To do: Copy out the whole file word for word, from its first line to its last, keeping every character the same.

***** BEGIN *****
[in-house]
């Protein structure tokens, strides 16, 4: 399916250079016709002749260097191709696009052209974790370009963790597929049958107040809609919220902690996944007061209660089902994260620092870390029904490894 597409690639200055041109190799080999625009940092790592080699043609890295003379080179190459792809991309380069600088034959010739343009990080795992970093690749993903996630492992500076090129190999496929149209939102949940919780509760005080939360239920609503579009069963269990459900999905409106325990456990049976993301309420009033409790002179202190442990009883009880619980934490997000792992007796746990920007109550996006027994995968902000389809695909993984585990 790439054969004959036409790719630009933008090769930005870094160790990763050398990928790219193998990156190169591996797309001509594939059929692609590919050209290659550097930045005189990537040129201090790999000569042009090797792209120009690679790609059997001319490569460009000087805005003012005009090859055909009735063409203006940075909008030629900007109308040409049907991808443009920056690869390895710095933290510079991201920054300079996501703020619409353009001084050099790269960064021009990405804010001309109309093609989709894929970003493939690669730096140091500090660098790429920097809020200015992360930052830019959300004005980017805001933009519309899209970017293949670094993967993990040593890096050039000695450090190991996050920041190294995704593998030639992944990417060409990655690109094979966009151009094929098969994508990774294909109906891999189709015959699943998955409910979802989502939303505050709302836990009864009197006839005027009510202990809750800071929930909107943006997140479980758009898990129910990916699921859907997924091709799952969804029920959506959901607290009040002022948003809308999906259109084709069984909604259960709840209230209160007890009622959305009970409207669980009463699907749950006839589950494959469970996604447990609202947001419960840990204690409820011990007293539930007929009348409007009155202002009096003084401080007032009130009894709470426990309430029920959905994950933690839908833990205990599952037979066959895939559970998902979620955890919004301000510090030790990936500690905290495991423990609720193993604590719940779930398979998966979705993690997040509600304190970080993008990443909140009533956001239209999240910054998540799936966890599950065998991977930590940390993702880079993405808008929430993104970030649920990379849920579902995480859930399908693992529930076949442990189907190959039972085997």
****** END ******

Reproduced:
[in-house]
């Protein structure tokens, strides 16, 4: 399916250079016709002749260097191709696009052209974790370009963790597929049958107040809609919220902690996944007061209660089902994260620092870390029904490894 597409690639200055041109190799080999625009940092790592080699043609890295003379080179190459792809991309380069600088034959010739343009990080795992970093690749993903996630492992500076090129190999496929149209939102949940919780509760005080939360239920609503579009069963269990459900999905409106325990456990049976993301309420009033409790002179202190442990009883009880619980934490997000792992007796746990920007109550996006027994995968902000389809695909993984585990 790439054969004959036409790719630009933008090769930005870094160790990763050398990928790219193998990156190169591996797309001509594939059929692609590919050209290659550097930045005189990537040129201090790999000569042009090797792209120009690679790609059997001319490569460009000087805005003012005009090859055909009735063409203006940075909008030629900007109308040409049907991808443009920056690869390895710095933290510079991201920054300079996501703020619409353009001084050099790269960064021009990405804010001309109309093609989709894929970003493939690669730096140091500090660098790429920097809020200015992360930052830019959300004005980017805001933009519309899209970017293949670094993967993990040593890096050039000695450090190991996050920041190294995704593998030639992944990417060409990655690109094979966009151009094929098969994508990774294909109906891999189709015959699943998955409910979802989502939303505050709302836990009864009197006839005027009510202990809750800071929930909107943006997140479980758009898990129910990916699921859907997924091709799952969804029920959506959901607290009040002022948003809308999906259109084709069984909604259960709840209230209160007890009622959305009970409207669980009463699907749950006839589950494959469970996604447990609202947001419960840990204690409820011990007293539930007929009348409007009155202002009096003084401080007032009130009894709470426990309430029920959905994950933690839908833990205990599952037979066959895939559970998902979620955890919004301000510090030790990936500690905290495991423990609720193993604590719940779930398979998966979705993690997040509600304190970080993008990443909140009533956001239209999240910054998540799936966890599950065998991977930590940390993702880079993405808008929430993104970030649920990379849920579902995480859930399908693992529930076949442990189907190959039972085997």